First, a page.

In my last post I said I was getting mighty tired of the whole, “It’s too expensive to eat healthy argument.” Since I myself am short on time and far from rich, I thought I’d post some meals we make at home.
I figured we’d start with something easy and something that most kids I know will eat. When we’re extremely short on time or tired, we tend to make breakfast for dinner. It’s not hands-down the healthiest meal we make, but it’s not unhealthy either and it’s a far cry from fast food. Also, this meal is super easy and low-cost.
Here’s how to manage organic breakfast for a family of four.
- Wash two large organic baking potatoes (which will make about six servings) then cut into small chunks. Coat the bottom of a baking dish with a light layer of olive oil. Toss the potatoes in the pan and season with whatever herbs and spices you like. Put the pan in the oven on about 400-425 degrees and walk away for 30 minutes. Use those minutes to do other stuff. 5 minutes.
- When the potatoes have about 10 minutes left, go back to the kitchen. Wash and then slice up one organic cucumber, two or three organic carrots and some sort of organic fruit, say a couple of apples or oranges (we usually serve two veggies and two fruits per meal). 3-5 minutes.
- Get out a frying pan and add a small dab of butter. Turn the heat on medium. Less than 1 minute.
- Crack 8 organic eggs into a bowl. Stir a bit then pour into the pan. Use a spatula to move the eggs around until they’re cooked but not tough and rubbery. 5 minutes, if that.
- Toast up 4 pieces of whole wheat organic bread, spread with tablespoon of organic jam. 2 minutes.
- Grab your kid at some point and make him set the table and pour drinks.
- Serve everyone two eggs, a piece of toast, 1/6 of the potatoes, veggie slices and fruit. Sit down at the table and eat together.
TOTAL HANDS ON TIME TAKEN:
16 – 18 minutes, about the time it would take to drive and get fast food.
CALORIES & NUTRITION IN THIS MEAL:
Two eggs, toast, jam, veggies, fruit and the potatoes have about 400 calories. Drinks and using butter in your eggs add on extra calories, but all in all, this is not a high-calorie dinner. Compare it to the average kid-meal at a fast food place (860 calories) and you’re looking good.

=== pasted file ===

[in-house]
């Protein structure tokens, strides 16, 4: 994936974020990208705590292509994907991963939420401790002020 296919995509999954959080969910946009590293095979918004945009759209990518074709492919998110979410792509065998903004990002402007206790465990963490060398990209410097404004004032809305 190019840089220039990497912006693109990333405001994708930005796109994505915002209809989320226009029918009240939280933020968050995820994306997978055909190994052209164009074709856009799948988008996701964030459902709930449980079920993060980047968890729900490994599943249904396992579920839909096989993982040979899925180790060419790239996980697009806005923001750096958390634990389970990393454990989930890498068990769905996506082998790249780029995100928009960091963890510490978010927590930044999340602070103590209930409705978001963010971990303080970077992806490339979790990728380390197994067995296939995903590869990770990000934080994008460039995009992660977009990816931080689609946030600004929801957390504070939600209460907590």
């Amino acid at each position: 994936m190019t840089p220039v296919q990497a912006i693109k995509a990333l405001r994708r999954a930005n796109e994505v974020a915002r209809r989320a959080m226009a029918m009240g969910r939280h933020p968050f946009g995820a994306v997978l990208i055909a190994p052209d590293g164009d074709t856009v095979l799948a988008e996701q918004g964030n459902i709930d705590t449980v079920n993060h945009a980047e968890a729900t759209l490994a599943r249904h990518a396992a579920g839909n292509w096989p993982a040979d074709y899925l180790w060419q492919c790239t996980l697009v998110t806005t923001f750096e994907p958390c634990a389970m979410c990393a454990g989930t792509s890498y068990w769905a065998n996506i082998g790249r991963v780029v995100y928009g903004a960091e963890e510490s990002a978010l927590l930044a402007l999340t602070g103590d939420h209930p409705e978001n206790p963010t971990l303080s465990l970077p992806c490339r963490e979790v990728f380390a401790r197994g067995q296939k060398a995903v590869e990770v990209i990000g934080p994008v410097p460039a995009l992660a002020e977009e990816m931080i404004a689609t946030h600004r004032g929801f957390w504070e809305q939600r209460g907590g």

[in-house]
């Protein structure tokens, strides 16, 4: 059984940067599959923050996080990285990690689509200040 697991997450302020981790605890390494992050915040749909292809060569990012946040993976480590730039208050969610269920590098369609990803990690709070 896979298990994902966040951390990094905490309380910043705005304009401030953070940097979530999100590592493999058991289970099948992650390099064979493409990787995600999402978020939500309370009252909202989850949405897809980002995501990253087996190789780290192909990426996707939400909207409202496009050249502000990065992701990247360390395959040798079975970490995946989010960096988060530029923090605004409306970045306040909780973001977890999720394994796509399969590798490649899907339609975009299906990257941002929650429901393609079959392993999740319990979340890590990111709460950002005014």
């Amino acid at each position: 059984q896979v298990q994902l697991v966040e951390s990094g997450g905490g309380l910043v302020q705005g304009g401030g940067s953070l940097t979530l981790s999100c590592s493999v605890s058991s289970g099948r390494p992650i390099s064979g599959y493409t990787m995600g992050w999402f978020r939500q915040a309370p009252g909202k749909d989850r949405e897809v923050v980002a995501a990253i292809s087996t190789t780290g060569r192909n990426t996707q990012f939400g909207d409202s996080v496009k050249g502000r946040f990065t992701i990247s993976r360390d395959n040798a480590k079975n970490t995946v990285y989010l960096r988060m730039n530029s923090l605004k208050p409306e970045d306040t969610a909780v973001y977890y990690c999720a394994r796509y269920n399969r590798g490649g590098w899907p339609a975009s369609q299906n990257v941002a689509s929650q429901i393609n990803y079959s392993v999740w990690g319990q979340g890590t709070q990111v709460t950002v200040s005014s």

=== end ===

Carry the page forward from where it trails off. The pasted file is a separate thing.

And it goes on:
Nutritional needs being met will vary by person (gender and age) so see my post about portions and food groups. Personally, I think this meal is short on veggies and we usually eat more than what I said to make, but carrots and cucumbers are easy, so that’s why I recommended them. Nutritional needs met by a typical fast food meal will not be as good if you take the time to compare.
TOTAL COST OF THIS MEAL
I got the following costs from grocery receipts I’ve been saving.
- Organic carrots – $1.00
- Organic cucumber – $1.00
- 2 large organic apples – $1.13
- 2 large organic baking potatoes – $0.92
- 8 organic, cage-free eggs – $2.32
- 4 slices of whole wheat organic bread – $0.75
The butter, herbs, olive oil and jam are trivial so I didn’t include their costs.
Total cost – $7.12 or $1.78 per person. This meal would have been less expensive if I got the eggs and bread on sale (I didn’t).
I’m not sure how much most typical fast food meals cost, but I’ve seen signs around town for kid meals that cost $2.00 so I’m guessing an adult meal would be at least $3 or $4. That’s about $12 for a family of four, if fast food is really that cheap. I’ve also seen signs for $5 meals around town, so my guess is that a meal for a family of four would more run in the $15 range.
Overall, the homemade meal doesn’t take more time, it’s healthier, with more food groups and costs less than fast food. However, breakfast isn’t the only decent meal you can make if you’re short on time. Stay tuned, because during 2012 I’ll be adding more quick, healthy and low-cost organic meals to Growing a Green Family.